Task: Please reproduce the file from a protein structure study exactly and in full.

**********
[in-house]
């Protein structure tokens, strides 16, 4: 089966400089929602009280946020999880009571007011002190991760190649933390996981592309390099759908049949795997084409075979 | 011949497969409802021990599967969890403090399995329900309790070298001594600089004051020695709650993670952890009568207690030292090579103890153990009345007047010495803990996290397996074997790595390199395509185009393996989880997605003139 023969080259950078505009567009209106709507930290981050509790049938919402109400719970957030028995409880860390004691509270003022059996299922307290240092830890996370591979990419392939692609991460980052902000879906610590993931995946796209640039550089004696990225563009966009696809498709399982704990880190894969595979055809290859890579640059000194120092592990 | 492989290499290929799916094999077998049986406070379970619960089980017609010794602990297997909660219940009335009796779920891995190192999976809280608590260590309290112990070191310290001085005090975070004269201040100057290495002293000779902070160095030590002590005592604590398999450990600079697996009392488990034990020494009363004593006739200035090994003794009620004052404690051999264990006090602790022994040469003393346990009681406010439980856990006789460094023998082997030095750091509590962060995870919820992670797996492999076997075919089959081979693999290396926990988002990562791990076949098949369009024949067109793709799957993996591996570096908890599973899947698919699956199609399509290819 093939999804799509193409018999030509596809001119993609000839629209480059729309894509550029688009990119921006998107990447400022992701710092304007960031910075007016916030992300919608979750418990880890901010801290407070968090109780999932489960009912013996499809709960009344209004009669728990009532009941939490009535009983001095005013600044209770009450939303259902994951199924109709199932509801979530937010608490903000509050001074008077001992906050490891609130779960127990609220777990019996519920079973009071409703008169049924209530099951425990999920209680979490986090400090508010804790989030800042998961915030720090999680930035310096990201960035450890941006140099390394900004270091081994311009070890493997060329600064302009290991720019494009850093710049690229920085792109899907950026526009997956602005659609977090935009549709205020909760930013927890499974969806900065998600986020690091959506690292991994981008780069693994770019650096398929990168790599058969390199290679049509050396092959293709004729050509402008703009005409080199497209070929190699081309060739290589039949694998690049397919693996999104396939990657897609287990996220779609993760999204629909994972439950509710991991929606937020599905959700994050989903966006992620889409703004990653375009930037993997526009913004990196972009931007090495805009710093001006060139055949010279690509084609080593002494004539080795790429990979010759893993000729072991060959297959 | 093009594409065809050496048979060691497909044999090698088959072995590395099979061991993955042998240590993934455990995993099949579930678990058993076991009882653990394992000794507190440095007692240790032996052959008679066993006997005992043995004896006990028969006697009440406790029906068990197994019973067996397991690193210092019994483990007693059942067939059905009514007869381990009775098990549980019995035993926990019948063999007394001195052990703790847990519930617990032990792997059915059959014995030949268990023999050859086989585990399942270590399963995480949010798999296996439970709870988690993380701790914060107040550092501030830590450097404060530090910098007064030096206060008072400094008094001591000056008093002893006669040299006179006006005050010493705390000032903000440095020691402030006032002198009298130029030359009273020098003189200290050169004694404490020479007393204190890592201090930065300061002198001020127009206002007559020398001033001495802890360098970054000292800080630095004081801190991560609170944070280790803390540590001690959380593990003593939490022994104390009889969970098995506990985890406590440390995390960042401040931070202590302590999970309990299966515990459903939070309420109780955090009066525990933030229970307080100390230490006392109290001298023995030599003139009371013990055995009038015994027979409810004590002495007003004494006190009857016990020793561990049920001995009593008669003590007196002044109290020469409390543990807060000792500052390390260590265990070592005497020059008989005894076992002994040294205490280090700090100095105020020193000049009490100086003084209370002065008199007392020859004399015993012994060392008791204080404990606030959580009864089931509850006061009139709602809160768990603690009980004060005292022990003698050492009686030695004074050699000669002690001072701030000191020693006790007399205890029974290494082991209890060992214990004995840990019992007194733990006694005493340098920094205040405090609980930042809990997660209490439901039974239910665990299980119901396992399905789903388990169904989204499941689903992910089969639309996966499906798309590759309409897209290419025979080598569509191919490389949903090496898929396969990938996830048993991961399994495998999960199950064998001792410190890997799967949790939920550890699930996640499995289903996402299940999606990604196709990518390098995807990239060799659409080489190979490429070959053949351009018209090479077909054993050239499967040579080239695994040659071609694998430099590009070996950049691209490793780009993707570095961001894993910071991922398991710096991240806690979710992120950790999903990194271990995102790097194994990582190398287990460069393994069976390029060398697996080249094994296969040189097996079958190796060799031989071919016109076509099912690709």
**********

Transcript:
[in-house]
């Protein structure tokens, strides 16, 4: 089966400089929602009280946020999880009571007011002190991760190649933390996981592309390099759908049949795997084409075979 | 011949497969409802021990599967969890403090399995329900309790070298001594600089004051020695709650993670952890009568207690030292090579103890153990009345007047010495803990996290397996074997790595390199395509185009393996989880997605003139 023969080259950078505009567009209106709507930290981050509790049938919402109400719970957030028995409880860390004691509270003022059996299922307290240092830890996370591979990419392939692609991460980052902000879906610590993931995946796209640039550089004696990225563009966009696809498709399982704990880190894969595979055809290859890579640059000194120092592990 | 492989290499290929799916094999077998049986406070379970619960089980017609010794602990297997909660219940009335009796779920891995190192999976809280608590260590309290112990070191310290001085005090975070004269201040100057290495002293000779902070160095030590002590005592604590398999450990600079697996009392488990034990020494009363004593006739200035090994003794009620004052404690051999264990006090602790022994040469003393346990009681406010439980856990006789460094023998082997030095750091509590962060995870919820992670797996492999076997075919089959081979693999290396926990988002990562791990076949098949369009024949067109793709799957993996591996570096908890599973899947698919699956199609399509290819 093939999804799509193409018999030509596809001119993609000839629209480059729309894509550029688009990119921006998107990447400022992701710092304007960031910075007016916030992300919608979750418990880890901010801290407070968090109780999932489960009912013996499809709960009344209004009669728990009532009941939490009535009983001095005013600044209770009450939303259902994951199924109709199932509801979530937010608490903000509050001074008077001992906050490891609130779960127990609220777990019996519920079973009071409703008169049924209530099951425990999920209680979490986090400090508010804790989030800042998961915030720090999680930035310096990201960035450890941006140099390394900004270091081994311009070890493997060329600064302009290991720019494009850093710049690229920085792109899907950026526009997956602005659609977090935009549709205020909760930013927890499974969806900065998600986020690091959506690292991994981008780069693994770019650096398929990168790599058969390199290679049509050396092959293709004729050509402008703009005409080199497209070929190699081309060739290589039949694998690049397919693996999104396939990657897609287990996220779609993760999204629909994972439950509710991991929606937020599905959700994050989903966006992620889409703004990653375009930037993997526009913004990196972009931007090495805009710093001006060139055949010279690509084609080593002494004539080795790429990979010759893993000729072991060959297959 | 093009594409065809050496048979060691497909044999090698088959072995590395099979061991993955042998240590993934455990995993099949579930678990058993076991009882653990394992000794507190440095007692240790032996052959008679066993006997005992043995004896006990028969006697009440406790029906068990197994019973067996397991690193210092019994483990007693059942067939059905009514007869381990009775098990549980019995035993926990019948063999007394001195052990703790847990519930617990032990792997059915059959014995030949268990023999050859086989585990399942270590399963995480949010798999296996439970709870988690993380701790914060107040550092501030830590450097404060530090910098007064030096206060008072400094008094001591000056008093002893006669040299006179006006005050010493705390000032903000440095020691402030006032002198009298130029030359009273020098003189200290050169004694404490020479007393204190890592201090930065300061002198001020127009206002007559020398001033001495802890360098970054000292800080630095004081801190991560609170944070280790803390540590001690959380593990003593939490022994104390009889969970098995506990985890406590440390995390960042401040931070202590302590999970309990299966515990459903939070309420109780955090009066525990933030229970307080100390230490006392109290001298023995030599003139009371013990055995009038015994027979409810004590002495007003004494006190009857016990020793561990049920001995009593008669003590007196002044109290020469409390543990807060000792500052390390260590265990070592005497020059008989005894076992002994040294205490280090700090100095105020020193000049009490100086003084209370002065008199007392020859004399015993012994060392008791204080404990606030959580009864089931509850006061009139709602809160768990603690009980004060005292022990003698050492009686030695004074050699000669002690001072701030000191020693006790007399205890029974290494082991209890060992214990004995840990019992007194733990006694005493340098920094205040405090609980930042809990997660209490439901039974239910665990299980119901396992399905789903388990169904989204499941689903992910089969639309996966499906798309590759309409897209290419025979080598569509191919490389949903090496898929396969990938996830048993991961399994495998999960199950064998001792410190890997799967949790939920550890699930996640499995289903996402299940999606990604196709990518390098995807990239060799659409080489190979490429070959053949351009018209090479077909054993050239499967040579080239695994040659071609694998430099590009070996950049691209490793780009993707570095961001894993910071991922398991710096991240806690979710992120950790999903990194271990995102790097194994990582190398287990460069393994069976390029060398697996080249094994296969040189097996079958190796060799031989071919016109076509099912690709």